National Parks: Part IV, The Blue Ridge Parkway | Beaufort County Now | The Blue Ridge Parkway running along the crest of the Blue Ridge Mountains offers the wandering aventurers: panoramic vistas, sunny mountain meadows, and hiking trails of varying difficulty.

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The Misty Mountains of North Carolina

  Rising up from the adjoining foothills and valleys stretching up from northwestern Georgia to southeastern Pennsylvania is the Blue Ridge Mountain chain. The Blue Ridge Mountains comprise a collection of the highest peaks of the Appalachian Mountains, making the Blue Ridge the highest peaks east of the Black Hills in South Dakota. The concentration of the tallest and most massive mountains in this hazy scalloped ridge, that rise up like the big blue shoulders of an assemblage of some really big men, is in North Carolina.

  As one drives on US Hwy. 421 North from Interstate 40 West, from the apex of a high hill in a pass within the smaller Brushy Mountain chain, often one can view these mountains shrouded by a blue haze from over forty miles away. When you cannot see them from that same point along your drive, it is due to the mountains being shrouded in the heavy rain clouds that drop over 90 inches of rain per year in some areas within these mountains.


   Click to enlarge to a much large map of Boone, Blowing Rock and Ski slopes.

  These thick rain clouds, that obscure the peaks of these massive mountains, provide so much of the fresh water for the rivers of North Carolina, South Carolina, Georgia, and, on the western side of the eastern continental divide, Alabama and the Mississippi River Delta. These clouds pass slowly through these peaks at typically 3,000 to 3,500 feet above sea level, which eclipses the tops of nearly every one in the northern North Carolina Mountains, where I visited this most recent Memorial Day weekend.

  On this long three day weekend, we were slated to visit my wife's paternal family from central Florida, but that would not stop me form hiking, exploring and, ultimately, digitally recording this experience; however, two successive days of heavy rain did. We were sequestered in the Boone / Blowing Rock area just off U.S. Hwy. 321 South in a log lodge high atop a hill.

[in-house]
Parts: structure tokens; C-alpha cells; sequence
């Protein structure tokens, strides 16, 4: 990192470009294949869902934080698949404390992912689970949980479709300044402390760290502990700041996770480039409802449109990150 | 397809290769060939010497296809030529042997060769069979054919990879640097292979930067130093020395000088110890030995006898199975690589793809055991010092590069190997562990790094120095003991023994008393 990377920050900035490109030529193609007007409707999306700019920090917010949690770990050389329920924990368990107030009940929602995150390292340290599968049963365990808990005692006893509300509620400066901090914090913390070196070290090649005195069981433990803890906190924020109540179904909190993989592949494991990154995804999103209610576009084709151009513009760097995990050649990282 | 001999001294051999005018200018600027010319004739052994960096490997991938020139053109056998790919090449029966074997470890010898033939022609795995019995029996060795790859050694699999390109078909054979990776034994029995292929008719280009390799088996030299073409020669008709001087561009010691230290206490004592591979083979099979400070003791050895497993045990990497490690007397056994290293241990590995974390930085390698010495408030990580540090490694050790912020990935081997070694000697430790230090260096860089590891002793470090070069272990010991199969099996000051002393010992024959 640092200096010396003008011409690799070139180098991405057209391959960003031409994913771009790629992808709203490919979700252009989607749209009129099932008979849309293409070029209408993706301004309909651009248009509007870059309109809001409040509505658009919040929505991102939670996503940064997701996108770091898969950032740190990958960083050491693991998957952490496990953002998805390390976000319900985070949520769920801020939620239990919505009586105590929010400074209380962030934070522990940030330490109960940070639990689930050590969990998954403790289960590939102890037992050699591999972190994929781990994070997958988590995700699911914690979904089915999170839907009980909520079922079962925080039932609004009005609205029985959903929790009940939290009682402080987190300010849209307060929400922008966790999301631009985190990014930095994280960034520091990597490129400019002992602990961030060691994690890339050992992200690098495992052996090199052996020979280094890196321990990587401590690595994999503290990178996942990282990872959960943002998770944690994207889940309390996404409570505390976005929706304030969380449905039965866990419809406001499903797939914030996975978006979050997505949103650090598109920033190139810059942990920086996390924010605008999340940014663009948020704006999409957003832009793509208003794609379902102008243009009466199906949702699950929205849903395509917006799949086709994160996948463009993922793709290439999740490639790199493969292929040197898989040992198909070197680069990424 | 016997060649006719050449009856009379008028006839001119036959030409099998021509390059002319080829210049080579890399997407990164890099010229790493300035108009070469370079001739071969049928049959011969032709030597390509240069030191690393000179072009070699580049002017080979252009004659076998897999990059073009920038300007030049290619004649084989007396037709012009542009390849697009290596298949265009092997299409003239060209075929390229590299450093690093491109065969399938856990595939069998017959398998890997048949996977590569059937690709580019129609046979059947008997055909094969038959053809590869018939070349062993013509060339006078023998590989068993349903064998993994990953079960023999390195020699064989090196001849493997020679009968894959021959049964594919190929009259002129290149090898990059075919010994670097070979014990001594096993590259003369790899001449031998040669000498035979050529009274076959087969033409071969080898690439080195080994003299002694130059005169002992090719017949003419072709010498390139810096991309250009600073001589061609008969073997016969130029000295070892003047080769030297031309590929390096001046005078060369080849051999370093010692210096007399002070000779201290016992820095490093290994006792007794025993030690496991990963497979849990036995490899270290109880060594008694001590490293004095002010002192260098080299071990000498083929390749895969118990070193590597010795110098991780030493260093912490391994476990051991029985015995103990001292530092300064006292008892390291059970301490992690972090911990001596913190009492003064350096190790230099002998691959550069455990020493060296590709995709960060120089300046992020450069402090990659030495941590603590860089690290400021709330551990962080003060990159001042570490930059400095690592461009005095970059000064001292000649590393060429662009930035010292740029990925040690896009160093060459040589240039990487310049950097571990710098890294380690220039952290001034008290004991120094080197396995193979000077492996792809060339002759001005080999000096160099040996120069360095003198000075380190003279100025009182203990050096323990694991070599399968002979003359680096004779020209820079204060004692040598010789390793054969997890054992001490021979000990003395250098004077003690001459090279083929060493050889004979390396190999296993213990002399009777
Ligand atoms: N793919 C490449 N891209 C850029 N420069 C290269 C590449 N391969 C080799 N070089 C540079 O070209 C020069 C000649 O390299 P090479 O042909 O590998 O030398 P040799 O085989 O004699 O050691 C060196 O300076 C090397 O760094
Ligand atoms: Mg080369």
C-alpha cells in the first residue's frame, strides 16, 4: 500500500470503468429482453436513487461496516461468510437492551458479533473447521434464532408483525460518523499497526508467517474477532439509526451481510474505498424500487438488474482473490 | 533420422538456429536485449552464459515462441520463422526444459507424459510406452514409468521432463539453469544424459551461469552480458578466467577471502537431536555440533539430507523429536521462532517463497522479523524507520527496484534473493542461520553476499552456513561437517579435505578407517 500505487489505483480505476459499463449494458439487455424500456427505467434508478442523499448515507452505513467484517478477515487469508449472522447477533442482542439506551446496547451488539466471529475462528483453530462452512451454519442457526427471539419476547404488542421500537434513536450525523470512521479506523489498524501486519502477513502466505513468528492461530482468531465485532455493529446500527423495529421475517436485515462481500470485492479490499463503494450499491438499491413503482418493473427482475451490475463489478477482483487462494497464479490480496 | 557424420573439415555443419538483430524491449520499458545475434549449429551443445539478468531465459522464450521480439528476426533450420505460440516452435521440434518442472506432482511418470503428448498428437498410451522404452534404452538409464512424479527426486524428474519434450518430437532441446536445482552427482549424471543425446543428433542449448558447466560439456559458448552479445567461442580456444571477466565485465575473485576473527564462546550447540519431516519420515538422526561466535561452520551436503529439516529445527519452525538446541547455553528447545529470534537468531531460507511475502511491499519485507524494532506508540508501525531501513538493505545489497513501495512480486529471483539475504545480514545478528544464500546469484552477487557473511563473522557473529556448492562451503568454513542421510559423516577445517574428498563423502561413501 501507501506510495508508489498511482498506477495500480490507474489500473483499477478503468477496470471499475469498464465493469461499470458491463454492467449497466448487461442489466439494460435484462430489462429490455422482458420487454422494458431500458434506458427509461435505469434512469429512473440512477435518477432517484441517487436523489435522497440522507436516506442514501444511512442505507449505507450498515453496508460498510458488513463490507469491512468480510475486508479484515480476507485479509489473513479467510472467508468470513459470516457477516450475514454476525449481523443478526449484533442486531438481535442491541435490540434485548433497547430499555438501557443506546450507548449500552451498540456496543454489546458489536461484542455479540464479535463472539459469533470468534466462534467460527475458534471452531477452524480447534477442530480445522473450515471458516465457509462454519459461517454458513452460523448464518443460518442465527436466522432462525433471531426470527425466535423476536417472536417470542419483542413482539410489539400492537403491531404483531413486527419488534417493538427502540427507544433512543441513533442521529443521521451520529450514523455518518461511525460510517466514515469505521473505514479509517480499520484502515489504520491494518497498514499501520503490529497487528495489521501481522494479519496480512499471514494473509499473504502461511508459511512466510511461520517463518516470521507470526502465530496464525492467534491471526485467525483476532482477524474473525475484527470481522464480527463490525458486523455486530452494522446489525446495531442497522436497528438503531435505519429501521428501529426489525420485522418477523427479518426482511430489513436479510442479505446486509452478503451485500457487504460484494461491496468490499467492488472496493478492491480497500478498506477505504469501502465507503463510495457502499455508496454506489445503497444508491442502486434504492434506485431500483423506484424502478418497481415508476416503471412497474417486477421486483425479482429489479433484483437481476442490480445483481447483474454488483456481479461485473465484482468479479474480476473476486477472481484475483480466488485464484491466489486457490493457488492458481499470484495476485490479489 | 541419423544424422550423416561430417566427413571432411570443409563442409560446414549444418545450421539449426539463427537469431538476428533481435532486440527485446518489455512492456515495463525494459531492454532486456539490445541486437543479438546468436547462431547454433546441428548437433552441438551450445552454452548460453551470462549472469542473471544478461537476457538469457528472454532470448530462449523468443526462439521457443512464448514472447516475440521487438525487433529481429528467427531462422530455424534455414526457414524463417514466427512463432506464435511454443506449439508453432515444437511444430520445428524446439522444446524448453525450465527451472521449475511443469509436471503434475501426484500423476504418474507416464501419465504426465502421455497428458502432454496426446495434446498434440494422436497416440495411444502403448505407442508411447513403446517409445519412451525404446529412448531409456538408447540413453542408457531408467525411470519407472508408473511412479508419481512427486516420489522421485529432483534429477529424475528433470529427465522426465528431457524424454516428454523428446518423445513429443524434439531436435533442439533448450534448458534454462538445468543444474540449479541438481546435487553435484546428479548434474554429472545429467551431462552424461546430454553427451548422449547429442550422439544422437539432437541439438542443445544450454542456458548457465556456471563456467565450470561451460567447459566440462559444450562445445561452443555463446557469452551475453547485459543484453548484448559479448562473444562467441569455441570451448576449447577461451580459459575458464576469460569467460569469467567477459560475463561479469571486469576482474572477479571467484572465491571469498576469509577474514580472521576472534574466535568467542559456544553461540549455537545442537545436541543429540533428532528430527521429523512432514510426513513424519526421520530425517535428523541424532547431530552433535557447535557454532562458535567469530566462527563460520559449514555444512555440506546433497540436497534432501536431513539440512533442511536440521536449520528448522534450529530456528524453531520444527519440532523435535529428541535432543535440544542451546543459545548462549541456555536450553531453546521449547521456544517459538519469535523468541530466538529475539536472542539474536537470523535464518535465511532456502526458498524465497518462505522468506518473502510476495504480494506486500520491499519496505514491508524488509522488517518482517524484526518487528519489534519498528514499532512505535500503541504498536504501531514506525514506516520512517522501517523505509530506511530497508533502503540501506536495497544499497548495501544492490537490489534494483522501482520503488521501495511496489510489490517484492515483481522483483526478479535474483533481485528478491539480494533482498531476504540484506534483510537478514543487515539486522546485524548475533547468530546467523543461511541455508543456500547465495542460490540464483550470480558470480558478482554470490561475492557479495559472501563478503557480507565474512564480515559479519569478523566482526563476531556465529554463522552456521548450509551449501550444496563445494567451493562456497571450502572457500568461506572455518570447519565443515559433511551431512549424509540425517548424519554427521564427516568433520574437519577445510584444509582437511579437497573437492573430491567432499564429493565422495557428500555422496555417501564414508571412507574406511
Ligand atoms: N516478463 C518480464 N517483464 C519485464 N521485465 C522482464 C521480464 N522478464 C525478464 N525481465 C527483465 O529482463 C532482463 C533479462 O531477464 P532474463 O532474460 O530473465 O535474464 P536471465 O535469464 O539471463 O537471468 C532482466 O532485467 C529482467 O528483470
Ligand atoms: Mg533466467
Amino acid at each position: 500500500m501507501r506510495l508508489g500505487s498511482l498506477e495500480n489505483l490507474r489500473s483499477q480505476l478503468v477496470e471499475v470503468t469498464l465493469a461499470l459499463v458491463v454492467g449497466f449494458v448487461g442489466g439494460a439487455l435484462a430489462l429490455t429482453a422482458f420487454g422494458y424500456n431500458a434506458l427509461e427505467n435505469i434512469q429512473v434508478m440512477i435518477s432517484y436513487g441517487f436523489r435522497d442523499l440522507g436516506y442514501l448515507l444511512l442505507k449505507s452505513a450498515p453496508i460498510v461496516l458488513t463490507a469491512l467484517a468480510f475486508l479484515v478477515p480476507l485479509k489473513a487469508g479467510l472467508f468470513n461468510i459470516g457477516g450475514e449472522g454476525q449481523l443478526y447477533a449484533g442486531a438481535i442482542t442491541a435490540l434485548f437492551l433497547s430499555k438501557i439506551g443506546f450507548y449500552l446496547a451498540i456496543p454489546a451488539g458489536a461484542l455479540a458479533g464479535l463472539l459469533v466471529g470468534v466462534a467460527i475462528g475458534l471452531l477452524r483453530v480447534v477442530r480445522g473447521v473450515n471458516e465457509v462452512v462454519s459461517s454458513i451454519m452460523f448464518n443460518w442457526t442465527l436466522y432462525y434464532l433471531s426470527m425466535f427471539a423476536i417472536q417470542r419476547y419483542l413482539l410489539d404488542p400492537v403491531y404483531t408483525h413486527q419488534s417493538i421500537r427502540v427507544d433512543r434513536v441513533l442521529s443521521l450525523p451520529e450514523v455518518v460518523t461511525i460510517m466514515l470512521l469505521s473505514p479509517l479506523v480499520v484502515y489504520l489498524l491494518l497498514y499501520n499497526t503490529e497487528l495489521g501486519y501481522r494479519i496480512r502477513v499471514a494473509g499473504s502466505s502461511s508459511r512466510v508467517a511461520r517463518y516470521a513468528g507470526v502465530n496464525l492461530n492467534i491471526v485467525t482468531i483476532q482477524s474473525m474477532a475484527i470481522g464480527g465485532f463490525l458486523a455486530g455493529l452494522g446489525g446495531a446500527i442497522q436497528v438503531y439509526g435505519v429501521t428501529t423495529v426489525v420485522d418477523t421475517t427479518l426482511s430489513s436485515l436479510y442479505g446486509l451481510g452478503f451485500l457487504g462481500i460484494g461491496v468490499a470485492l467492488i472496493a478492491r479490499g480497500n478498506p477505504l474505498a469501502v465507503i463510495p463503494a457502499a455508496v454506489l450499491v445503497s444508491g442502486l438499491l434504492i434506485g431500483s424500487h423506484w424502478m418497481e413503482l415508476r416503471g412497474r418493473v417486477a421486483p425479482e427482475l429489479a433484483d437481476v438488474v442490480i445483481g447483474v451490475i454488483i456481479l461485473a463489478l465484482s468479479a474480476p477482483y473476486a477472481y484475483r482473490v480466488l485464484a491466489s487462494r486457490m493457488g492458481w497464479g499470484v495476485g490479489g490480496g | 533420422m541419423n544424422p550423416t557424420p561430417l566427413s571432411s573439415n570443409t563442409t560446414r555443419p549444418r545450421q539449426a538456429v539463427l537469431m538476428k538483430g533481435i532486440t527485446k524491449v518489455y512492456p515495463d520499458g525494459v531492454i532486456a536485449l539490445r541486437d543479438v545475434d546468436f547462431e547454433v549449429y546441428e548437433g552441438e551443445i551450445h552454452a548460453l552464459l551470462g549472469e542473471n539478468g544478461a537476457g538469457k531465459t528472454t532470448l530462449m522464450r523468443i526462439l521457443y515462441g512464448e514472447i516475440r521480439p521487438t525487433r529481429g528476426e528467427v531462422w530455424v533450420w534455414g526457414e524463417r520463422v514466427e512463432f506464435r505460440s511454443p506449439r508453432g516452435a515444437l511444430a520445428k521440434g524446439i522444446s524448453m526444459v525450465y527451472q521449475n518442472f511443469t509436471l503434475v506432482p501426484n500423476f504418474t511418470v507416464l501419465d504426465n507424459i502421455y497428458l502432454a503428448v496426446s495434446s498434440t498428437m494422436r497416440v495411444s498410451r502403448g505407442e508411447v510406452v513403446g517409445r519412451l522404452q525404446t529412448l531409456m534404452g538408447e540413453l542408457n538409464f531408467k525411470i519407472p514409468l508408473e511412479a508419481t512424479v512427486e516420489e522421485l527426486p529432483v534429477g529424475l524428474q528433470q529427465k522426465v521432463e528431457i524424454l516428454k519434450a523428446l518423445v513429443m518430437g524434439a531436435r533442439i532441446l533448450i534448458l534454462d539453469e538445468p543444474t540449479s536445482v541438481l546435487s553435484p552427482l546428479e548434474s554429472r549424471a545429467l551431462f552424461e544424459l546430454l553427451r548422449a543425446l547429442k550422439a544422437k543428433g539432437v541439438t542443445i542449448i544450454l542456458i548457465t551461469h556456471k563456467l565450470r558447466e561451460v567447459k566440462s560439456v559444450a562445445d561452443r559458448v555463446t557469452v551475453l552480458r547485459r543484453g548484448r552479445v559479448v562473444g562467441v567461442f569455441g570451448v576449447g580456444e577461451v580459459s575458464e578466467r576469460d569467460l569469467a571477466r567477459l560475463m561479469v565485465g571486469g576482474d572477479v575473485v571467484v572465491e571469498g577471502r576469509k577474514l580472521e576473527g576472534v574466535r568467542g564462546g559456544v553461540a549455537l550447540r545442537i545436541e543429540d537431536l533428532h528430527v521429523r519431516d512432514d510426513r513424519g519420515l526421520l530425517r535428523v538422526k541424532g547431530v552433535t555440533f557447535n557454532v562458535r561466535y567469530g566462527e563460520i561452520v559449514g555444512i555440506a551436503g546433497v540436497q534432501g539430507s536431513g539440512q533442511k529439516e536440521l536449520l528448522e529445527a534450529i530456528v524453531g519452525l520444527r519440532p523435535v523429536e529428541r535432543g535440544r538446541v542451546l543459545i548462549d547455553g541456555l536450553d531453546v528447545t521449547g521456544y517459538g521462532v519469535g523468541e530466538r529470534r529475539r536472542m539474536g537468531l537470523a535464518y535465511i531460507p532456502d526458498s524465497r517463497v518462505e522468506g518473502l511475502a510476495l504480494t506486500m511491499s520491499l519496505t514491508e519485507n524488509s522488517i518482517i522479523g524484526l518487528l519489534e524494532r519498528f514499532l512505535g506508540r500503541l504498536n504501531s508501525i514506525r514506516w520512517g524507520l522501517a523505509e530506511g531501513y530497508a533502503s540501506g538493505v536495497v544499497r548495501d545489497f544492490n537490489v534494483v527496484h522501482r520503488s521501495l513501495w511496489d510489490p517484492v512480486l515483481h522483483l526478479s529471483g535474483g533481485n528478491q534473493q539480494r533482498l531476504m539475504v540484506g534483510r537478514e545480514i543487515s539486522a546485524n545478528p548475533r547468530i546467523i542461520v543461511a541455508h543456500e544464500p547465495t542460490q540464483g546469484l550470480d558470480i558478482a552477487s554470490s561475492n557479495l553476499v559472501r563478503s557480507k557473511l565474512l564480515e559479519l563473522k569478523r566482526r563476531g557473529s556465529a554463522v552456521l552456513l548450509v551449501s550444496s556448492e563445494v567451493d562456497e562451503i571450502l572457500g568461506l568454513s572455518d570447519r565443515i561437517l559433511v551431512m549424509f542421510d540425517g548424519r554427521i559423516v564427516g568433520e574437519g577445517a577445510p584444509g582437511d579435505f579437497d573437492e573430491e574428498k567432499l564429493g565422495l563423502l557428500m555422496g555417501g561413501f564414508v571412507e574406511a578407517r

The lodge was large and spacious with a game room, flat screen televisions and high speed wireless internet. The walls were sheathed is white pine, the floors were white pine with elliptical throw rugs, the kitchen and baths were modern and efficient and the beds were plush and comfortable. This was a very comfortable den to rest, relax and wait for the clouds to break. They did not.

  When you would love to test you new Timberland hiking boots on the many trails near and on the venerable, and regionally renowned, Grandfather Mountain, and all you can do with the unabated rainfall is consider the space within the luxurious lodge, you get a little stir crazy, and eventually head out anyway.

  My son, who had driven up from Savannah, and I would not be deterred as we headed toward Blowing Rock and the Blue Ridge Parkway. We got no farther than the Moses Cone Memorial Park, just south of Blowing Rock on the Blue Ridge Parkway before the bottom dropped out ... again.

  The night before, on our first night in the mountains, we visited Moses Cone, before we enjoyed a very good, but very expensive meal, at the Blowing Rock Grille in the downtown area. Before that fulfilling meal out, at the Memorial Park, we saw the thick clouds rolling in and inundating the town of Blowing Rock, just to the northeast of the Blue Ridge Parkway.





  Watching the clouds floating above the high valley where Blowing Rock is situated: above. From the porch, while rocking in a chair, of the former Moses Cone vacation home: below. Old Barn situated just below the crest of the hill, just north of the Moses Cone house: just below the front porch view here below.



  The next day, with son in tow, we abandoned our trip along the Parkway south to Grandfather Mountain at Moses Cone Memorial Park and headed back to Blowing Rock and shopping at Tanger Outlet Mall. It is a smaller version of their factory outlets and designed to fit into the well healed neighborhood of the quaint village named for the rock that is the subject of a Chickasaw legend. The short version of the legend: a young dispirited Cherokee brave jumped from the craggy cliff overhanging the John's River Gorge, 3000 feet below, and in time, a fierce gust of wind blew the brave back into the waiting arms of a Chickasaw squaw.



  Over the centuries that these mountains have been inhabited by the Cherokee, the Iroquois, the aforementioned Chickasaw, as well as many other Native Americans; and later in the early 18th century the Scotch and Irish, who inhabited these nearly inaccessible, rugged, rocky tops, there are many legends; some based in fact, and some in fun floating about the creaky pine porches on the rises, and in the hollows throughout the region. Although it cannot be verified, there is a tall tale about the old man the lies asleep on the tallest mountain in the Boone / Blowing Rock area - Grandfather Mountain. It is a unique and wonderful attraction in a heavenly section of the Blue Ridge Mountains, and bears more mention than I am prepared to offer at this reading, but stay tuned. After the last two visits being rained out, the odds are, with me directly involved, that: the sun will shine, the hiking will be splendid and the pictures much more inspiring than those of recent quality.

  Until that appointed time, I will leave you with this picture of the old man atop the mountain from across the valley as the clouds broke for just a moment. Until they break again ... farewell.



    This article provided courtesy of our sister site: Better Travelers Now
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